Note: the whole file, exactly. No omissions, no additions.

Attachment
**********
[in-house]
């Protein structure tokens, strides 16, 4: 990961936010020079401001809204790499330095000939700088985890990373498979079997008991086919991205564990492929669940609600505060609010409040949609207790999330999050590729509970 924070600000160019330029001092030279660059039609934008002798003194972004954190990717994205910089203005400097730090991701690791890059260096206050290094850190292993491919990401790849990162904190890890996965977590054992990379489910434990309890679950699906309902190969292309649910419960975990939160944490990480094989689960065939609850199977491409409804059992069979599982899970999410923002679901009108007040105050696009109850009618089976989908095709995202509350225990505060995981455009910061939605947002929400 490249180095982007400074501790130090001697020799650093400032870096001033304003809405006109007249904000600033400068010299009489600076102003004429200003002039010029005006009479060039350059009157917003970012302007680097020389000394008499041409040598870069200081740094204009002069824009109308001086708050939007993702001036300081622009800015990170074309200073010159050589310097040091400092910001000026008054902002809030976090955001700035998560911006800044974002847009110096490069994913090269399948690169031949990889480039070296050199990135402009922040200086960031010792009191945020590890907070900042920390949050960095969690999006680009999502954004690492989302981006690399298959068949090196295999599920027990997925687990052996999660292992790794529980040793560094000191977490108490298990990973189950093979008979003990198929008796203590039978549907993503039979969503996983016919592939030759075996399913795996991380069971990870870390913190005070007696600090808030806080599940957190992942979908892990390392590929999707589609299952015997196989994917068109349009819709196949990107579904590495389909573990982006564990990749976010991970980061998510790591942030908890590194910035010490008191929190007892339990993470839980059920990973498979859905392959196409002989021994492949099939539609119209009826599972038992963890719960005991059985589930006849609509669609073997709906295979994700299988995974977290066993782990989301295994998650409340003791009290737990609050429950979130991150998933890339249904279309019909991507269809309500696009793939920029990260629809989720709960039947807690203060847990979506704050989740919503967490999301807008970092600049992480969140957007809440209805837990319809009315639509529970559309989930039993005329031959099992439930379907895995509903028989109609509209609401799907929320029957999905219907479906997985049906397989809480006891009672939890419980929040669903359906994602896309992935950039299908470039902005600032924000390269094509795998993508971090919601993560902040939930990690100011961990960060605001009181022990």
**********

[in-house]
């Protein structure tokens, strides 16, 4: 990961936010020079401001809204790499330095000939700088985890990373498979079997008991086919991205564990492929669940609600505060609010409040949609207790999330999050590729509970 924070600000160019330029001092030279660059039609934008002798003194972004954190990717994205910089203005400097730090991701690791890059260096206050290094850190292993491919990401790849990162904190890890996965977590054992990379489910434990309890679950699906309902190969292309649910419960975990939160944490990480094989689960065939609850199977491409409804059992069979599982899970999410923002679901009108007040105050696009109850009618089976989908095709995202509350225990505060995981455009910061939605947002929400 490249180095982007400074501790130090001697020799650093400032870096001033304003809405006109007249904000600033400068010299009489600076102003004429200003002039010029005006009479060039350059009157917003970012302007680097020389000394008499041409040598870069200081740094204009002069824009109308001086708050939007993702001036300081622009800015990170074309200073010159050589310097040091400092910001000026008054902002809030976090955001700035998560911006800044974002847009110096490069994913090269399948690169031949990889480039070296050199990135402009922040200086960031010792009191945020590890907070900042920390949050960095969690999006680009999502954004690492989302981006690399298959068949090196295999599920027990997925687990052996999660292992790794529980040793560094000191977490108490298990990973189950093979008979003990198929008796203590039978549907993503039979969503996983016919592939030759075996399913795996991380069971990870870390913190005070007696600090808030806080599940957190992942979908892990390392590929999707589609299952015997196989994917068109349009819709196949990107579904590495389909573990982006564990990749976010991970980061998510790591942030908890590194910035010490008191929190007892339990993470839980059920990973498979859905392959196409002989021994492949099939539609119209009826599972038992963890719960005991059985589930006849609509669609073997709906295979994700299988995974977290066993782990989301295994998650409340003791009290737990609050429950979130991150998933890339249904279309019909991507269809309500696009793939920029990260629809989720709960039947807690203060847990979506704050989740919503967490999301807008970092600049992480969140957007809440209805837990319809009315639509529970559309989930039993005329031959099992439930379907895995509903028989109609509209609401799907929320029957999905219907479906997985049906397989809480006891009672939890419980929040669903359906994602896309992935950039299908470039902005600032924000390269094509795998993508971090919601993560902040939930990690100011961990960060605001009181022990």